Columns, Opinion

BURKE: Don’t forget Flint

It has been 1,250 days since city and state officials decided to temporarily use the Flint River as a source of drinking water.

In other words, 1,250 days since the people of Flint, Michigan were completely let down by the officials they elected. In their mishandling of Flint’s water supply crisis, these officials showed an ignorance that is almost unfathomable.

The Flint emergency manager, Jerry Ambrose, actively decided to not fix the problem when he denied the City of Detroit’s Water and Sewerage Department’s request to reconnect the city’s water supply to Lake Huron, their original source of drinking water. Rick Snyder, the state’s governor, dug Flint into an even deeper hole by fielding a completely incompetent team to manage the situation. He should have resigned years ago. A number of people in Flint are still living with gross, brown water that is smelly, contaminated with lead and entirely undrinkable.

We often use the phrase “15 minutes of fame” as a derogatory term to describe someone who got famous for a dumb reason. As I look back at this situation, I realize that in Flint, the opposite happened. Flint deserved so much more, but we, as the American public, only gave them 15 minutes of fame. After that, there were more “important” things to care about, like the Red Sox or the Patriots or even Kylie Jenner getting pregnant. It’s ridiculous. Flint is a city with just about 100,000 residents, and they still do not have an adequate supply of drinking water. The pipes have eroded beyond control and it seems like no one is doing anything to help.

I like to look at this situation as if it were my own town. I know that I definitely wouldn’t settle for some half-hearted government response three years after the crisis. The fact that it has taken this long to get a full-scale government reaction is preposterous. The actions that have been taken in the past several years should have all been taken in the first six weeks of this crisis. If Rick Snyder wins another term, I will have given up all hope in politics. No one deserves to be ousted more than he does. The people of Flint need to be given the guidance necessary to make sure that this despicable man is never in power again.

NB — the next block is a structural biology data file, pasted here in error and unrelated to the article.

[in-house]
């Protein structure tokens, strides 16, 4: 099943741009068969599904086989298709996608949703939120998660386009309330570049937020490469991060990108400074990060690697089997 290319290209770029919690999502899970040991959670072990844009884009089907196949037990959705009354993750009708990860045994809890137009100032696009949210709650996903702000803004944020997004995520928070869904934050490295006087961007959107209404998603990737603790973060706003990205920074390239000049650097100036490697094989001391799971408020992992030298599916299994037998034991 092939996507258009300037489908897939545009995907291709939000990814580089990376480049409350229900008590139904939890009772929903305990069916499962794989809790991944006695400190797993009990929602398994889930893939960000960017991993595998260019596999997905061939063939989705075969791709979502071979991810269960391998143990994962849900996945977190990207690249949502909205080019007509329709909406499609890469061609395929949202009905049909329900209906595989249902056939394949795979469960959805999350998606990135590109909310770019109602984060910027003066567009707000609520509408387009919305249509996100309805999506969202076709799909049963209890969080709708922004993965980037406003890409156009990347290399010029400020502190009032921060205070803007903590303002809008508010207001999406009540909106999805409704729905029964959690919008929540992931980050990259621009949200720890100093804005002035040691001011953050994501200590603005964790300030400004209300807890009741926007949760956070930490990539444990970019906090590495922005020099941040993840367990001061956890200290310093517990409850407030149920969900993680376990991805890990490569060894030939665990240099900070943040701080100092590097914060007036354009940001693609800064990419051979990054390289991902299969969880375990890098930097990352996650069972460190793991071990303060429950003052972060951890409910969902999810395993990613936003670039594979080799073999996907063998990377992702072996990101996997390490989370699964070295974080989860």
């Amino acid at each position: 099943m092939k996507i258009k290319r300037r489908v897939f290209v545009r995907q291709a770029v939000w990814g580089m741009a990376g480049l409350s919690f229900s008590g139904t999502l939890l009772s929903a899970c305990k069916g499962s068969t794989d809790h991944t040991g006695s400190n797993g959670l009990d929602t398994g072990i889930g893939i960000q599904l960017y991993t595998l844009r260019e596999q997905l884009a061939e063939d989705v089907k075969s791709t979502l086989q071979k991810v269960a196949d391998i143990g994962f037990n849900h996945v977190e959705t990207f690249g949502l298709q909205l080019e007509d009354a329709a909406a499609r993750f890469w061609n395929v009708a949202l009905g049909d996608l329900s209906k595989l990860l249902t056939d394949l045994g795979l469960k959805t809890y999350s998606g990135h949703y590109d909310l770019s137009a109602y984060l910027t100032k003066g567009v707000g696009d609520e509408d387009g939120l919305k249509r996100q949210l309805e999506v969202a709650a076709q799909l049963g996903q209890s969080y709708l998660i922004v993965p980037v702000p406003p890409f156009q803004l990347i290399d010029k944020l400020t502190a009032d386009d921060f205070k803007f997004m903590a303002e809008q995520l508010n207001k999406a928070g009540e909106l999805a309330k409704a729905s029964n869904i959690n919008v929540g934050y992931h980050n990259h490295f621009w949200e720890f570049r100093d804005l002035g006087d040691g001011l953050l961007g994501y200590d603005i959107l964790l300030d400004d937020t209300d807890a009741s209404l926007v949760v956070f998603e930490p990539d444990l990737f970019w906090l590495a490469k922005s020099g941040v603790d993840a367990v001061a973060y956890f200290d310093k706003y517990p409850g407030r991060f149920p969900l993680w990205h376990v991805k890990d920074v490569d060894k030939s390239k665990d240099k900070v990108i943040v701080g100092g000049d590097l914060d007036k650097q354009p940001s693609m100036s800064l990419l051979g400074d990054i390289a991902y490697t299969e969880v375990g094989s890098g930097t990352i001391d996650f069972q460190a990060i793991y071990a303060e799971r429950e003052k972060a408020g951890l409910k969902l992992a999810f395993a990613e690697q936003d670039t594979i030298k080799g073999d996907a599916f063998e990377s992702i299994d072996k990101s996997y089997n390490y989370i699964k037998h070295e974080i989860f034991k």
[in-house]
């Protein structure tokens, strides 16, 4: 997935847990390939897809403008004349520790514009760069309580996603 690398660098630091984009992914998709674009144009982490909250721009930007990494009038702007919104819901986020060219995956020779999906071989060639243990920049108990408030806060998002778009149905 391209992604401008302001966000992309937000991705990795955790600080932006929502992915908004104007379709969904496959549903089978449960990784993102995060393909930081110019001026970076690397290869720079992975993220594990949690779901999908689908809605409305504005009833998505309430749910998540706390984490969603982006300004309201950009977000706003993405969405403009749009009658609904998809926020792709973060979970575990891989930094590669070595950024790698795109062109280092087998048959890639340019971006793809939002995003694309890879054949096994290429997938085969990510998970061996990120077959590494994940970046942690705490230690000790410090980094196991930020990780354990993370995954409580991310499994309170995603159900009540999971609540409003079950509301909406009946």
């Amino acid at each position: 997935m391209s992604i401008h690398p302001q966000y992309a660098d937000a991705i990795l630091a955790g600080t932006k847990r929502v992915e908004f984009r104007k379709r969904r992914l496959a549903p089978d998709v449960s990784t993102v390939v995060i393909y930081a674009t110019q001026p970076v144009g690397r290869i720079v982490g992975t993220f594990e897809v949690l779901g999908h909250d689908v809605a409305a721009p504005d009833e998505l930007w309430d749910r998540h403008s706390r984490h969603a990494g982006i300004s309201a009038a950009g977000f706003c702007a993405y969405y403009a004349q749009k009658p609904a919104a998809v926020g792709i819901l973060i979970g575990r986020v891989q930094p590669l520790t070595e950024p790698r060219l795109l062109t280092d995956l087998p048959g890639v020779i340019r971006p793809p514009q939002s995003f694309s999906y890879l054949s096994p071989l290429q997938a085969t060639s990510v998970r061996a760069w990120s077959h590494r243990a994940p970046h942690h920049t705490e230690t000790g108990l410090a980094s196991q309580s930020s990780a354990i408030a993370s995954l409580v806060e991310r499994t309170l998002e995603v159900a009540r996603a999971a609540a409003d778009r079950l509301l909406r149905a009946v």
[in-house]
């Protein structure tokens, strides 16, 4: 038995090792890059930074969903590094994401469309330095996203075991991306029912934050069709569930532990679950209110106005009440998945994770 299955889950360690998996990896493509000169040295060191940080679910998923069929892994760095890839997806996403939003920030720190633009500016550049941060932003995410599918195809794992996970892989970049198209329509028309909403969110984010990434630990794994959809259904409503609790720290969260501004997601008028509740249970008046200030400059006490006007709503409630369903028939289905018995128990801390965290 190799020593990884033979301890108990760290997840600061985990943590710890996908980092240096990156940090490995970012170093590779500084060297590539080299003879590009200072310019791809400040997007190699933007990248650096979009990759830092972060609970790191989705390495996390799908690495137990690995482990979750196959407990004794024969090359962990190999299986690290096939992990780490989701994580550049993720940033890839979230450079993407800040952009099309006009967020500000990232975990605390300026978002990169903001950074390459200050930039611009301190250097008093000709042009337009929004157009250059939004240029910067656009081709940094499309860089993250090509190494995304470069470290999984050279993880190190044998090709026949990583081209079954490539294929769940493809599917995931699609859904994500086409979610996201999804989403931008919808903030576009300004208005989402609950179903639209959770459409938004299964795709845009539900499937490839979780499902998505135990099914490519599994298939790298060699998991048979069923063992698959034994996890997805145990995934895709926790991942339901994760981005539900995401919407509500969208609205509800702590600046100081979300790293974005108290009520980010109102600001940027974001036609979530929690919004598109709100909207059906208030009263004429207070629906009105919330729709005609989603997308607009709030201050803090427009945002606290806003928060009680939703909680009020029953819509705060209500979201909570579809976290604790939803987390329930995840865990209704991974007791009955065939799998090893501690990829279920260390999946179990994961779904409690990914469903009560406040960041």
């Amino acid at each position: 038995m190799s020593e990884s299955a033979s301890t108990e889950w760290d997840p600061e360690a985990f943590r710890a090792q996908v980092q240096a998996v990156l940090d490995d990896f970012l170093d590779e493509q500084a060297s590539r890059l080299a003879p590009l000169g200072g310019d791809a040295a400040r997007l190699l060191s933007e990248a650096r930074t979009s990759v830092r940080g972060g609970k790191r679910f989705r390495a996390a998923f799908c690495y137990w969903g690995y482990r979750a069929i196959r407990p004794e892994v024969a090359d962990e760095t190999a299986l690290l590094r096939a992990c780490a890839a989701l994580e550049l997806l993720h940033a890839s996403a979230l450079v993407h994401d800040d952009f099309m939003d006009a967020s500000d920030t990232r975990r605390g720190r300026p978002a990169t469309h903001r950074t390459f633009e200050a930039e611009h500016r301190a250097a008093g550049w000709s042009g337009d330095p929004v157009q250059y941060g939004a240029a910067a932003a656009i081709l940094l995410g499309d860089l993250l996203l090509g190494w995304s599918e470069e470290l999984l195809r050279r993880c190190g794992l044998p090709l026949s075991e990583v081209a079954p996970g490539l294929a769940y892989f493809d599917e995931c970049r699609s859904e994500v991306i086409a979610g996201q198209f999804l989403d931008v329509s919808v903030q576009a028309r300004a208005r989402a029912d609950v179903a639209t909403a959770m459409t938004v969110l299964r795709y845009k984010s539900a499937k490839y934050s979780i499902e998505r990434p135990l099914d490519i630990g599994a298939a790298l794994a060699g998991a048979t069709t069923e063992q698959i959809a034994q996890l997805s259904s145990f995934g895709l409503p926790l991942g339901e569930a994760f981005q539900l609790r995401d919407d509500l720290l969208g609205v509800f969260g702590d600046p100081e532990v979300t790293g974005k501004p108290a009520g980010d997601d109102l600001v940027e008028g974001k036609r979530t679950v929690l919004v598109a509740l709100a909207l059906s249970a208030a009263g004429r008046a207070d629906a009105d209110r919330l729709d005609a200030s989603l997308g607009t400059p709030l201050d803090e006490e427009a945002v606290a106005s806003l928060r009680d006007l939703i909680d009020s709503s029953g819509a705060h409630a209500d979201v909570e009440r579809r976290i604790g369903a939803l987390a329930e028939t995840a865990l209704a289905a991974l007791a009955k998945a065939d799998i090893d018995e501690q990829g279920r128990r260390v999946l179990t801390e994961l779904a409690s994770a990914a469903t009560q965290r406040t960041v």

Meanwhile, the fertility rate in Flint has dropped dramatically, and the infant death rate has been on the rise. The biggest thing that residents of Flint have had to deal with is the lead in their water — the lead came from old, eroding pipes that officials overlooked in their repair work. One Flint resident actually tested their own water in 2015 and found that they had three times the amount of lead (in parts per billion) than what would be considered hazardous waste by the Environmental Protection Agency.

Stop and think about that for a second. People literally had hazardous waste pouring from their faucets, showers, and hoses before the government actually acknowledged there was a problem. Involuntary manslaughter charges have been filed against some city and state officials in response to the deaths of 12 citizens in connection to the water crisis, but is that really enough?

The EPA granted Flint $100 million and a federal judge approved a settlement for $98 million. This money will likely go to fixing the pipes that have destroyed the lives of the citizens. However, though this might seem like a lot, it is only expected to cover the cost of repairing pipes for about a third of Flint’s citizens. What about the rest?

If I could convey one message from this article, it would be this: please do not forget the people of Flint, Michigan. Most people already have. Find a way to give your time or money to help these people. The median household income in this city is about half of what it is around the rest of the state of Michigan. These people are being systematically oppressed and have nowhere else to go.

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